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Torn Between Organic and Local? Try This Alternative

Torn Between Organic and Local? Try This Alternative

If you are like me and are working hard to support sustainable food systems, you might often find that there’s a conflict between buying something certified organic, and buying locally grown food because my local producers aren’t always certified organic.

To me, it doesn’t seem like it really contributes to a sustainable food system to purchase something that was grown thousands of miles away, that has burned hundreds of gallons of fossil fuel to get here, just to tell myself that I am doing the right thing by buying organically.

I keep asking myself how is this contributing to my local economy, to sustaining local businesses and farms, to building a sustainable food system, and to helping our environment? For me, the answer to these questions is that it does not.

Fortunately, I have found a solution that allows me to buy things that are grown and raised using natural methods by farmers and ranchers in my own region. This is by purchasing from a farmer registered with the Certified Naturally Grown program.

Certified Naturally Grown (CNG), http://www.naturallygrown.org/, was created by farmers and describes itself as “an alternative non-profit certification program tailored for small-scale, direct-market farmers using natural methods.”

It was created as an alternative to the high fees that come with USDA Certified Organic Grown certification.

Many could not afford these fees and found themselves having to drop the term certified organic when describing their produce or livestock. However, these farmers are still committed to maintaining the high standards of natural production methods.

That’s why they decided to create something that would assure their customers that despite the fact that they are not “certified” organic; they still grow following strict organic practices.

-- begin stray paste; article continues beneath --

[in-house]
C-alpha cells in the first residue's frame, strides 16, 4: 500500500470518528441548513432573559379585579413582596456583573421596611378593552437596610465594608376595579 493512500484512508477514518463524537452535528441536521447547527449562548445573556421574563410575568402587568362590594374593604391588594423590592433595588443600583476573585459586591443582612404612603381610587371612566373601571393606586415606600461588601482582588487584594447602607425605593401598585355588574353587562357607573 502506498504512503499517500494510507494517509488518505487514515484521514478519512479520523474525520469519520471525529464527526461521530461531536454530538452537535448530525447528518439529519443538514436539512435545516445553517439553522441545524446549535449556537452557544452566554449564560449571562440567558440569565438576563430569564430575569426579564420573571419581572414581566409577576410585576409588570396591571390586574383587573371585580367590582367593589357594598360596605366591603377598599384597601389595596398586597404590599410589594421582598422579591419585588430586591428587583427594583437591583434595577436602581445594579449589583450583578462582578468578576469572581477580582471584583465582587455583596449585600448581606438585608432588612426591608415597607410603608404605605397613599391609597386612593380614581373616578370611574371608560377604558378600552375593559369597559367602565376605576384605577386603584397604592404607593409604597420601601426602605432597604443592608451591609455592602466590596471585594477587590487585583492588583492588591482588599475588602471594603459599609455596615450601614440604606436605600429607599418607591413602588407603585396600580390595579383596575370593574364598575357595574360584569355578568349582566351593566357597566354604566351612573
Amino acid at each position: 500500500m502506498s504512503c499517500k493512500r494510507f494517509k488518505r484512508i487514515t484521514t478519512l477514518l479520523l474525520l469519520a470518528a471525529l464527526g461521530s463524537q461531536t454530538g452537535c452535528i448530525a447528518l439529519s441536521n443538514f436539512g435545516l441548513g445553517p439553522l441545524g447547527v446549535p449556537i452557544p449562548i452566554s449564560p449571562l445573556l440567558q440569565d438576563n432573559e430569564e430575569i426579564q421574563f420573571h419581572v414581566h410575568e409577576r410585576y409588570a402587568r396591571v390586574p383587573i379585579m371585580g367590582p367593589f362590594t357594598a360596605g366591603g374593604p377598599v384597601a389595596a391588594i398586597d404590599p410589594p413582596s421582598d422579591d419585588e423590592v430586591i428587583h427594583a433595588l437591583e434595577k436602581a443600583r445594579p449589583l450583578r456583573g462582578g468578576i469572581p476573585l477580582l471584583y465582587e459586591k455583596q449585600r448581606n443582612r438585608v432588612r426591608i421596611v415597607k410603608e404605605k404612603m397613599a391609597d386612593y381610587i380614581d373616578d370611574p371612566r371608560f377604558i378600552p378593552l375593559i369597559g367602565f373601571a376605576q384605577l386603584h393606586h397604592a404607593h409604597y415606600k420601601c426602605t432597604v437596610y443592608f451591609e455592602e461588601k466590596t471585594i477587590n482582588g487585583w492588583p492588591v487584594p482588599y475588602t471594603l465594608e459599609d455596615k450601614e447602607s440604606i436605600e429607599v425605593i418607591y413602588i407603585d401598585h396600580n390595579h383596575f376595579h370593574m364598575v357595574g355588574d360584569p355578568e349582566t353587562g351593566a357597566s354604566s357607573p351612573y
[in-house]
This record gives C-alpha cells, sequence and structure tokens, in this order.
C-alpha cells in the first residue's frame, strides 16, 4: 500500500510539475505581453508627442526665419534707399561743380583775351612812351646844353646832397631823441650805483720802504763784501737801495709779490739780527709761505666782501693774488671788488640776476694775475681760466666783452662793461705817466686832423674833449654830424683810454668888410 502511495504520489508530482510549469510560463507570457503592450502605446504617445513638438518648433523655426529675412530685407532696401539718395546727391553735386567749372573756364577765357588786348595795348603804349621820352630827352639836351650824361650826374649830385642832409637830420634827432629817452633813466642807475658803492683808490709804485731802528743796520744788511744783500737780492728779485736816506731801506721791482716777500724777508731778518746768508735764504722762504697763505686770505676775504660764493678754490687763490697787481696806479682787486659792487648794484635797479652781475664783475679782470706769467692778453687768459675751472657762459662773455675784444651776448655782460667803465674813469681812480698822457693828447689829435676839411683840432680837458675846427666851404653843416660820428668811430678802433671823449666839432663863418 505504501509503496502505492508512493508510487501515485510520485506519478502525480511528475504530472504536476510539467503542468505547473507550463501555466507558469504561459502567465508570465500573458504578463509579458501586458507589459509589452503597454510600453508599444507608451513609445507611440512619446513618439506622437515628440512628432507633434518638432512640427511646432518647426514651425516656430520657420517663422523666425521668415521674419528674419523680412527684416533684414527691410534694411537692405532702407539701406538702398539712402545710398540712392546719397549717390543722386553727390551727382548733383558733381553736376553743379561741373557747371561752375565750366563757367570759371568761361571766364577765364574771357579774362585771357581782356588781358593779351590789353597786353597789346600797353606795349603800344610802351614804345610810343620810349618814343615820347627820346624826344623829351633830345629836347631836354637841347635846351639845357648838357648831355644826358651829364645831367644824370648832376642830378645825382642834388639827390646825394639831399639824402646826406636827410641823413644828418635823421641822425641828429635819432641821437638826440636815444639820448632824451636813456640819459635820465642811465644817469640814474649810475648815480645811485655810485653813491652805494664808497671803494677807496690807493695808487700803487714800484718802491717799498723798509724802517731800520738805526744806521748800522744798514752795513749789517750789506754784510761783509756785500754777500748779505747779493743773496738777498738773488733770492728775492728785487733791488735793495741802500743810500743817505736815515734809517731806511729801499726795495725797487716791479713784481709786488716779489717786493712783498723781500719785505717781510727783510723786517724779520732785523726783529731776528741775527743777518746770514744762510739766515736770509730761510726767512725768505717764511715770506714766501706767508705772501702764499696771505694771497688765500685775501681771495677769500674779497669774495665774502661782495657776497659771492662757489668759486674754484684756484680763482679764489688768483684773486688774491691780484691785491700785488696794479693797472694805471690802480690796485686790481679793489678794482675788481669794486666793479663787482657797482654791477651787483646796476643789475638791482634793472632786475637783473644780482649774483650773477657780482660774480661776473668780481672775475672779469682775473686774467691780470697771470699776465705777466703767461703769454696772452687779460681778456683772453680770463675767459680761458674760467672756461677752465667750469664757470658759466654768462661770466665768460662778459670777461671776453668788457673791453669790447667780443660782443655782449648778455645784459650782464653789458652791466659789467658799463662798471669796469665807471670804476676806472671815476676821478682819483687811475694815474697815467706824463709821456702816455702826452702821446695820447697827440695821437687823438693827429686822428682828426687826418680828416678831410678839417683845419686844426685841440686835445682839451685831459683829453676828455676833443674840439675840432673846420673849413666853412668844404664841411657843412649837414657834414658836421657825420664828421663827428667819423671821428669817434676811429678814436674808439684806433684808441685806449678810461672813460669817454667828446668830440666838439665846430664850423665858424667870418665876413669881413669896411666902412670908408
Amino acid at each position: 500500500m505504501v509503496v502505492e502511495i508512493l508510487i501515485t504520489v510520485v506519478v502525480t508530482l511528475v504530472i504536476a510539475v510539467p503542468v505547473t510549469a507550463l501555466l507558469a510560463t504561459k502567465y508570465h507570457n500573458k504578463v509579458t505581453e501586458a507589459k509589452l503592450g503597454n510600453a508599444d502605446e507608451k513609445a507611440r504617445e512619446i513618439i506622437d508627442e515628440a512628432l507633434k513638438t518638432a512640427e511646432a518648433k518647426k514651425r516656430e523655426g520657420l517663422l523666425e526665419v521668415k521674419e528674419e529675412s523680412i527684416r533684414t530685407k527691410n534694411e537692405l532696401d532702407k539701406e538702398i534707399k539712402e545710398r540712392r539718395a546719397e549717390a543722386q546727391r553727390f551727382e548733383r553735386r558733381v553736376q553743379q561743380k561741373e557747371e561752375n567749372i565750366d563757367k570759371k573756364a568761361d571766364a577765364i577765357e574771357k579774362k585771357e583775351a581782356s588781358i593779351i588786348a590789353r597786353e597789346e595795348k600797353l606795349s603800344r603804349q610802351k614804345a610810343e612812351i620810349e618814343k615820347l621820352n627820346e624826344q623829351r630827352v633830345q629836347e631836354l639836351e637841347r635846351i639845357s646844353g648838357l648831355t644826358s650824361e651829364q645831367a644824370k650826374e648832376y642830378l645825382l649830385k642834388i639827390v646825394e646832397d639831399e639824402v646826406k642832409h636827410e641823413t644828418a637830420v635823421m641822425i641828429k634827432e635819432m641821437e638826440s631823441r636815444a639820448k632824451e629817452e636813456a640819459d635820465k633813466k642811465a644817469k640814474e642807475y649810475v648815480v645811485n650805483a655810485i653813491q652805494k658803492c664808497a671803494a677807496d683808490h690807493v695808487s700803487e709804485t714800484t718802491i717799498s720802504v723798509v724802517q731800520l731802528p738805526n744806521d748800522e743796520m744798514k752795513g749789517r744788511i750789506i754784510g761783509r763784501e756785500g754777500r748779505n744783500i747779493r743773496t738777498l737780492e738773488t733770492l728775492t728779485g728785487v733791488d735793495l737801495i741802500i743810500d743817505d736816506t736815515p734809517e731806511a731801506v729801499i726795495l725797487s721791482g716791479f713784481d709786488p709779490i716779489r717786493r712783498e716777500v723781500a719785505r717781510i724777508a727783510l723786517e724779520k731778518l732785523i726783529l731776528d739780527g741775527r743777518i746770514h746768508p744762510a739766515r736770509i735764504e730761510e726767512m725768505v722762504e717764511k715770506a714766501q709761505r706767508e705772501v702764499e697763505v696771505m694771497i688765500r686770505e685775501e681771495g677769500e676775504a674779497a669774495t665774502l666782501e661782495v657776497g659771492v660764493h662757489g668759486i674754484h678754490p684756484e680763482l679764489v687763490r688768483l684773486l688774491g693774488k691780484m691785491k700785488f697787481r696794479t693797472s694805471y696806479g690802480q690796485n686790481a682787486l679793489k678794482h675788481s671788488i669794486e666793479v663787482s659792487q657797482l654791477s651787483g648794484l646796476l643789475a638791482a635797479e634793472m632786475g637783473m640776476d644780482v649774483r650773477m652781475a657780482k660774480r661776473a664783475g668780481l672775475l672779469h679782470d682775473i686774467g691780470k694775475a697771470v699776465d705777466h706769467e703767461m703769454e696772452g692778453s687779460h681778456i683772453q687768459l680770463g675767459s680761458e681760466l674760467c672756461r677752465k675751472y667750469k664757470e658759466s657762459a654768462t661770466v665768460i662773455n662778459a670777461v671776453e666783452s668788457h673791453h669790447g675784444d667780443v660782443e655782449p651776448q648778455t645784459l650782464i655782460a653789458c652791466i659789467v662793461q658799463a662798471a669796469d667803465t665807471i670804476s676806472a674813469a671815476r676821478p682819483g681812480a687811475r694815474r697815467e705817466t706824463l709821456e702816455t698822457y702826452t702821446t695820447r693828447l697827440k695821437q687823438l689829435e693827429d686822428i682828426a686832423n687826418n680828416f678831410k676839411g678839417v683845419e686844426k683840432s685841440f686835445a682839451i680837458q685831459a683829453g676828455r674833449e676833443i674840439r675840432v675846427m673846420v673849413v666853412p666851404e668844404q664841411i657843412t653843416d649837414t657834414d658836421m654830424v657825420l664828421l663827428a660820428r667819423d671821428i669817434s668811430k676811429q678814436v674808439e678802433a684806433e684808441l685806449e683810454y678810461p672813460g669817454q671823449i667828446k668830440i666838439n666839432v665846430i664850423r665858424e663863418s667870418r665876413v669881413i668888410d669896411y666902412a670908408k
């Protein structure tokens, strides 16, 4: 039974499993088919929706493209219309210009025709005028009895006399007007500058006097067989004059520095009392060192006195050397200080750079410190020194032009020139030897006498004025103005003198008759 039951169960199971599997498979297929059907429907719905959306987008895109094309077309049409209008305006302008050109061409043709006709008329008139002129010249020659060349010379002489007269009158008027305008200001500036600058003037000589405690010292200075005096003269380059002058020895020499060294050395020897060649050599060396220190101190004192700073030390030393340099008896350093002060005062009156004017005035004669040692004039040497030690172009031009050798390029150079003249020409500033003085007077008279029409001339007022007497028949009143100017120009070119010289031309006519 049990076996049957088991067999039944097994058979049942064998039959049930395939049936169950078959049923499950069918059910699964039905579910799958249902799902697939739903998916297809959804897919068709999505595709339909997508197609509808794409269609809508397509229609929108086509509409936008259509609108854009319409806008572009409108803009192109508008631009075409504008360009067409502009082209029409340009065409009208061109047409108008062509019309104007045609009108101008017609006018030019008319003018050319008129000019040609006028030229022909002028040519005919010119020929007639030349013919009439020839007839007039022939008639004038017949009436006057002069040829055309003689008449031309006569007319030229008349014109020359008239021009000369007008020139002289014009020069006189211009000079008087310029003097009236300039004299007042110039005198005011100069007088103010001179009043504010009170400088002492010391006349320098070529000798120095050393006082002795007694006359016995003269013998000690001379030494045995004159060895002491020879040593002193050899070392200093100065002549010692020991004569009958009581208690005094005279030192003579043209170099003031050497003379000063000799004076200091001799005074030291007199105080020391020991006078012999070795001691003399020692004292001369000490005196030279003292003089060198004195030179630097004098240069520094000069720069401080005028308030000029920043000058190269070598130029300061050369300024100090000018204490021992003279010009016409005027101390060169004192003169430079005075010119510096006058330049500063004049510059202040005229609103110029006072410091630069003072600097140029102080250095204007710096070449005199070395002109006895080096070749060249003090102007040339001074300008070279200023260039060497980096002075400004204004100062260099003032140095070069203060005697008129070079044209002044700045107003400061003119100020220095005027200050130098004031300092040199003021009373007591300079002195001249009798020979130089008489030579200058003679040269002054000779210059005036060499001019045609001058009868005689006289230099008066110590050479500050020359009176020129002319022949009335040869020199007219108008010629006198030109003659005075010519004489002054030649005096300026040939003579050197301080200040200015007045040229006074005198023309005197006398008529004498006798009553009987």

What they came up with is a certification model based on what they call the “highest principles and ideals of organic farming.” This includes using the USDA Organic Standards as their starting point but remaining independent of the USDA and its program and therefore, they aren’t limited by the USDA Organic Standards.

In addition, the requirements are affordable and reasonable, requiring less paperwork than USDA Standards. The program is administered by an executive director and a Farmers Advisory Committee made up of natural, sustainable farmers from around the country with expertise in sustainable farming.

In addition to paper work requirements, the CNG certification process requires on-site farm inspections and pesticide residue inspection.

The program is also supported by respected groups like Local Harvest, Small Farm Today, and Cornell University Cooperative Extension.

One of the neat things about the Certified Naturally Grown program is that each farmer’s complete certification application is online and there is also public access to scanned copies of inspection reports.

There are almost 500 farmers in 47 states now enrolled in the Certified Naturally Grown program. For omnivores like me, this includes meat producers as well. Check the site for a farm near you and consider supporting CNG farms: http://www.naturallygrown.org/farm-list.html.

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5 comments

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4:21PM PDT on Apr 22, 2011

I would love to know if Canada has a CNG. Guess I am googling nest. Thanks I have always said there should be something inbetween factory farm ick and certified organic.

12:44PM PST on Dec 17, 2010

This is an old post but I just read it right now and wow! Thanks for helpful info. This is a big question and a great answer.

3:37PM PST on Feb 6, 2009

Great solution...there is nothing more environmentally friendly about supporting food producers closer to home whoare polluting the environment with chemicals, and supporting the monolithic organizations that produce them...no matter what the rationale.

But the number one way to reduce one's ecological footprint over all is to avoid animal products as much as possible. Switiching to a plant-based diet more that compensates for the odd import by reducing overall energy consumption dramatically. Obviously, eating seasonally and bioregionally as much as possible in the plant department is the ideal. But here's a short article that points out the shortcomings of 'The Hundred Mile Diet' from the EarthSave Canada newsletter...
http://www.earthsave.ca/files/2007_0708.pdf

8:02PM PST on Jan 30, 2009

Thank you! I didn't know about this and hope I can find people in my area.

5:49PM PST on Jan 29, 2009

great post and when you buy locally at farmers markets you can talk to the producers about their growing practices as well. A lot of our local growers cannot afford the certification process but have good practices.

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